|Shallow water kingfish - a recipe for success!|
|Written by Scott Gray|
|Wednesday, 10 March 2010|
There’s no doubt that kings are one of the most powerful fish in the ocean and are a formidable opponent. For many years now I’ve enjoyed spending most of my summer holidays chasing kingfish in shallow reefy terrain of Victoria’s southwest coast and this has given me time to refine my techniques to try and ensure that each season a few good fish reach the boat. Of course there has been plenty of trial and error and heartache, but learning things the hard way is one of the best ways to learn new techniques. From these experiences I’ve put together my own guidelines for coming out on top and I hope that these might help you to catch more fish. It’s simply all about reducing the possibility of things going wrong to give your self the best possible chance of landing a big fish.
Setting the hook
Make sure you drive the hook in hard on the strike. Usually the bigger fish hit the bait or lure pretty hard. Usually after a take the fish go down a little so you need to try and keep in touch with what’s happening on the other end of the line. If the hook stays in for the first 30 seconds it very rarely comes out.
Never go head to head with a big king in shallow reefy water, even with relatively heavy gear you will usually end up shredded. There is no magic number, but there is little need to put anymore than 4kg of drag on the reel. This makes good quality threadline reels ideal tools for the job. I’ve caught kings with as little as 1kg of drag around the 10kg mark in 4 metres of water and it has certainly extended the fight time, but with patience the fish has made it to the boat! Of course many good anglers have been known to use a combination of settings during the course of the fight. Refrain from being too tough if possible, but always reserve the right to muscle up. Free spooling is another way of encouraging a fish to change direction and make him think he’s got away, but just remember that backlash or a burnt thumb can be a problem with overhead reels if you go too ‘free’. Less drag also means there is lower chance of pulling the hooks on a fish.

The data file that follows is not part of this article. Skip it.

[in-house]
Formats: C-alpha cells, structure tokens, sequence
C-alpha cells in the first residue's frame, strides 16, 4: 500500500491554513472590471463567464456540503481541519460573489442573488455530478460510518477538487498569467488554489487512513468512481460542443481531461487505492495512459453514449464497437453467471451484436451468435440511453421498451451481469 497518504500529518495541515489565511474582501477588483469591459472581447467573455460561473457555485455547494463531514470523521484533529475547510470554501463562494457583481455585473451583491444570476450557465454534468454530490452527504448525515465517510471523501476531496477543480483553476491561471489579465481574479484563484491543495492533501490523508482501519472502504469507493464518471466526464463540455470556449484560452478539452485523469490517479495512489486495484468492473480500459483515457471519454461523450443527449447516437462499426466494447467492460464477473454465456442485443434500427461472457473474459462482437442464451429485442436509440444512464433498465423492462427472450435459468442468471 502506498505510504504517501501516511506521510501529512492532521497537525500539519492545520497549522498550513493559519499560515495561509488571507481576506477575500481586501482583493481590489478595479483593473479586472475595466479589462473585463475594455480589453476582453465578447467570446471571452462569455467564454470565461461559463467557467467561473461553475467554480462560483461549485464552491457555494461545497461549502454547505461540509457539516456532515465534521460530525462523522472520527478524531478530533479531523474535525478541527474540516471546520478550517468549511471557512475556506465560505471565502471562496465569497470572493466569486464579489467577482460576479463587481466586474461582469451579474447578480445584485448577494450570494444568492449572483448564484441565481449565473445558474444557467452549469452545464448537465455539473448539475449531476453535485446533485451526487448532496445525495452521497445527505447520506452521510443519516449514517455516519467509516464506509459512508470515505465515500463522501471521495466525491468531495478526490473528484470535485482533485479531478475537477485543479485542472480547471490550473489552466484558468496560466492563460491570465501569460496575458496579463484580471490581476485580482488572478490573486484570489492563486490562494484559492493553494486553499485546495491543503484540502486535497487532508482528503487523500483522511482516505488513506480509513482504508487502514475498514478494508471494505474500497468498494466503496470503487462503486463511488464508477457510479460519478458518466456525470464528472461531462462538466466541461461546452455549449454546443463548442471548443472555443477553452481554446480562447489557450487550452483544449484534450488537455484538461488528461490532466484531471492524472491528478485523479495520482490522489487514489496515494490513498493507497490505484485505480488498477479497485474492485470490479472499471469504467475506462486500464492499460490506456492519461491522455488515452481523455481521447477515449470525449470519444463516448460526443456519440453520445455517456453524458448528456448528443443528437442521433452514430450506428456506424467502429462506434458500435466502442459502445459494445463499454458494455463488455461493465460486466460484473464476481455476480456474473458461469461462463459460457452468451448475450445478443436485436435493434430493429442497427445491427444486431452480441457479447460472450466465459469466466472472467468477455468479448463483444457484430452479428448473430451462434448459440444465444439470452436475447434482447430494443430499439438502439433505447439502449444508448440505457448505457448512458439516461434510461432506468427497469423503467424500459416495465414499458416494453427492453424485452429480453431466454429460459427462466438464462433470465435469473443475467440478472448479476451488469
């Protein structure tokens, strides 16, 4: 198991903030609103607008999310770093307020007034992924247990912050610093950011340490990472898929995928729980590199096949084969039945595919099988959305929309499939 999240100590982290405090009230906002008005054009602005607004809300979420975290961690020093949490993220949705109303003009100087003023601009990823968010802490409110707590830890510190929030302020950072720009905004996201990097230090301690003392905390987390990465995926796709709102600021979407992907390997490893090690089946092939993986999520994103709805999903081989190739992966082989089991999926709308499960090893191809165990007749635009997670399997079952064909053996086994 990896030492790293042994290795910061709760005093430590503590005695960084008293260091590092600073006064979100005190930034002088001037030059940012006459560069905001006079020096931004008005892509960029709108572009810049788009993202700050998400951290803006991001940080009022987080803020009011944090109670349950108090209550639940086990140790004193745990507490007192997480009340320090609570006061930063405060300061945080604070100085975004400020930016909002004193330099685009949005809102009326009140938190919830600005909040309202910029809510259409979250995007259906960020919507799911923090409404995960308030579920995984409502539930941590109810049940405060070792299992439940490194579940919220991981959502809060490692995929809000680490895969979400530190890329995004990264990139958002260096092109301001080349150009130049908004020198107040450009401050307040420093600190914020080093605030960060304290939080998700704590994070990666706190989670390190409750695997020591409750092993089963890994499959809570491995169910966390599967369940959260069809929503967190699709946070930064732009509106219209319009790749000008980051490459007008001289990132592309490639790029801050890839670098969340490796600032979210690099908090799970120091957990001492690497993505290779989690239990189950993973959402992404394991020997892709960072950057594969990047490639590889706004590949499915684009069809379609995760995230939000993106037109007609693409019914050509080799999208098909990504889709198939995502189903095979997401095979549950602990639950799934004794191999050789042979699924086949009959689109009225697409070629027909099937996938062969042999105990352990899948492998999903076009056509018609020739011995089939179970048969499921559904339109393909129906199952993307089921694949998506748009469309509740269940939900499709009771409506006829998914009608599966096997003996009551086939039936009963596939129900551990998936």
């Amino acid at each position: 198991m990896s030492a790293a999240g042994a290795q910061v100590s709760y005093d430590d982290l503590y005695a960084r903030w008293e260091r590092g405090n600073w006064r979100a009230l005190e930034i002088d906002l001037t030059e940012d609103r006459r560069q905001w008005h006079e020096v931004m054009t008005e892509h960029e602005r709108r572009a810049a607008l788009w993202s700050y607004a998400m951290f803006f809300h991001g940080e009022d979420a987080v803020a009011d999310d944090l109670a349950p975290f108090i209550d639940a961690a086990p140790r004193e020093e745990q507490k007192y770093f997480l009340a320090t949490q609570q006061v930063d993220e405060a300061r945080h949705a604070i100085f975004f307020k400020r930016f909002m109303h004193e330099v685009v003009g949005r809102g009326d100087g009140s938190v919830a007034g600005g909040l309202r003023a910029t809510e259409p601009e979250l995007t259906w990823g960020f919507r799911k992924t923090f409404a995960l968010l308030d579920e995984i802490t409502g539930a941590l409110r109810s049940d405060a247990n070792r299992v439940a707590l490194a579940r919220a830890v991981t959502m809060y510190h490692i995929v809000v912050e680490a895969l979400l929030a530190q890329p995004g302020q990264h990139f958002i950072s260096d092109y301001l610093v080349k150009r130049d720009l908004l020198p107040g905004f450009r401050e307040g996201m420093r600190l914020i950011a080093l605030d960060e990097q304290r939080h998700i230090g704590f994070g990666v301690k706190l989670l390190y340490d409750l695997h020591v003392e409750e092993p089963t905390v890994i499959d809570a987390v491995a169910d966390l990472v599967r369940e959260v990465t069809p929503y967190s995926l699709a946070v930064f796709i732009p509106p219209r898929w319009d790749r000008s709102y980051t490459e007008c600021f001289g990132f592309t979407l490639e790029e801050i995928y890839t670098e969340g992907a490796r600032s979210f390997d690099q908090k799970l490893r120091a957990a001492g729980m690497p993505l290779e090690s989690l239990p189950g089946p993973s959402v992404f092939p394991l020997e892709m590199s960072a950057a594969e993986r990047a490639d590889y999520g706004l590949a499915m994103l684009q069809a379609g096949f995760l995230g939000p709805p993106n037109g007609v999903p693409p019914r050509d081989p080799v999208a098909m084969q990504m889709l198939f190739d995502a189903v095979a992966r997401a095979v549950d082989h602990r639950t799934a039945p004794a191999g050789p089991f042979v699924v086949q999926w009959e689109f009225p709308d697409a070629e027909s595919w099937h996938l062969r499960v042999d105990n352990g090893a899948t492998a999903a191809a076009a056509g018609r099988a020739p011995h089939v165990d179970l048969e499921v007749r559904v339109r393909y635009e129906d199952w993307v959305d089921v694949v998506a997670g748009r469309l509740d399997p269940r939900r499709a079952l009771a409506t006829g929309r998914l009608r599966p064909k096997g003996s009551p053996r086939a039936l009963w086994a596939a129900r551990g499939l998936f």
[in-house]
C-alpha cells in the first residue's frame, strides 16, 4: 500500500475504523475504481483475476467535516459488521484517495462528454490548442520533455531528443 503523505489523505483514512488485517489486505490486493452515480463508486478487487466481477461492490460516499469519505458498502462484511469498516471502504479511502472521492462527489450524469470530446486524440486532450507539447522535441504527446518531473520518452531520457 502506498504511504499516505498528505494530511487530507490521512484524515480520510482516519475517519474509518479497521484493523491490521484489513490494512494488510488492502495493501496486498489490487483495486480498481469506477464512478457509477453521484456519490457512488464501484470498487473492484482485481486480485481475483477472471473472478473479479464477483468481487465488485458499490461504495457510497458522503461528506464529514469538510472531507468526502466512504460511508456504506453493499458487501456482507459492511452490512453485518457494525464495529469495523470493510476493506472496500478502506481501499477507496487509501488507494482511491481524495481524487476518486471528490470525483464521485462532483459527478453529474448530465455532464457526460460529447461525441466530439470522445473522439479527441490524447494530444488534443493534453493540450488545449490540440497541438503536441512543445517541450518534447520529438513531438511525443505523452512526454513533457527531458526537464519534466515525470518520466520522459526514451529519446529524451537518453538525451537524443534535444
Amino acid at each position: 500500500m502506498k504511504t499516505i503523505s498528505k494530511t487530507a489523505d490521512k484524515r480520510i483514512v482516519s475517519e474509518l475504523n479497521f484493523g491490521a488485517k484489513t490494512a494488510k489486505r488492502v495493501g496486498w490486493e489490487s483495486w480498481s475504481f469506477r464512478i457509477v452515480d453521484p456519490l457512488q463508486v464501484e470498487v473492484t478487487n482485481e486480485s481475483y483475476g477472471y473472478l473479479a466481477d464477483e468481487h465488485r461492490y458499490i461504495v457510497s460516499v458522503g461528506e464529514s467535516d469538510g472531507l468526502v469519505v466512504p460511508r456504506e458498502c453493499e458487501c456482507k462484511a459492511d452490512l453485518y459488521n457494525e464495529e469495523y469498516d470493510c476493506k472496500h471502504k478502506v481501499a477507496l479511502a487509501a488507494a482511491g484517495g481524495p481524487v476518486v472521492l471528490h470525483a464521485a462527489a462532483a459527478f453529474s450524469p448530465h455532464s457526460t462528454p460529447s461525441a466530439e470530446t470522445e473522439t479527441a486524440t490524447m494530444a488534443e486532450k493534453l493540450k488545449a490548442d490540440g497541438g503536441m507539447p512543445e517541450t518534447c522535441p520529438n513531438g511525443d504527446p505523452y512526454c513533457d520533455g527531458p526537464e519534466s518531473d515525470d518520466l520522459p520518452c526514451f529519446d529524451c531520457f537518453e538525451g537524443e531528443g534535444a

Anchoring, drifting and trolling
Although trolling can be an effective method for catching kings I prefer to anchor or drift and cast. You seem to catch larger fish. Drifting is an excellent technique as it is quiet and lets you cover the water. If you hook up you can give chase immediately. If you are anchored you can encourage the fish to come to you with berley, however if you are in a fixed location you will generally lose more fish – in can be over in seconds if the fish gets too much line out. If anchoring is your method then make sure you have a throw away float so you can quickly start your motor a give chase. Down rigging is also and effective technique when the fish wont come to the surface.
Electric motors are ideal for chasing kings in shallow water as they don’t seem to put the fish down because they are quiet. The only problem is that you need the power of the big motor in some circumstances whether that be because of the sea or swell or a large fish is tearing off at a very fast rate. The other good thing about giving chase is you may get the opportunity to lead the fish away from structure or other boats and anchor ropes and out into open water – a valuable technique. Your sounder is also a great tool for finding fish, but it is also a great tool for navigating the rough terrain to try and avoid structures to help tip the odds in your favour. It can alert you to the fact you may be getting yourself into some troubled water.
Landing the fish
Expect the fish to make some good runs near the boat, which will usually result in a few circles around the boat. This is one of the reasons why centre consoles and smaller aluminum boats are great for this kind of shallow waters fishing. They are maneuverable, have little freeboard and there is plenty of room to move around the boat. Of course for further trips in heavier seas a larger boat can be required, but you usually find that in the warmer months the fish are usually within a kilometer of the shoreline and are quite accessible by small craft along the southwest coast. I usually carry a large net and a gaff. I usually net the fish that I intend to release, but when I’m fishing by myself and hope to keep a fish I usually use a gaff around 4-5 feet in length that can be easily stored safely in the boat close to hand. Remember plenty of good fish are lost at the boat and there is no exception here especially when the big yellowtail comes up near the boat.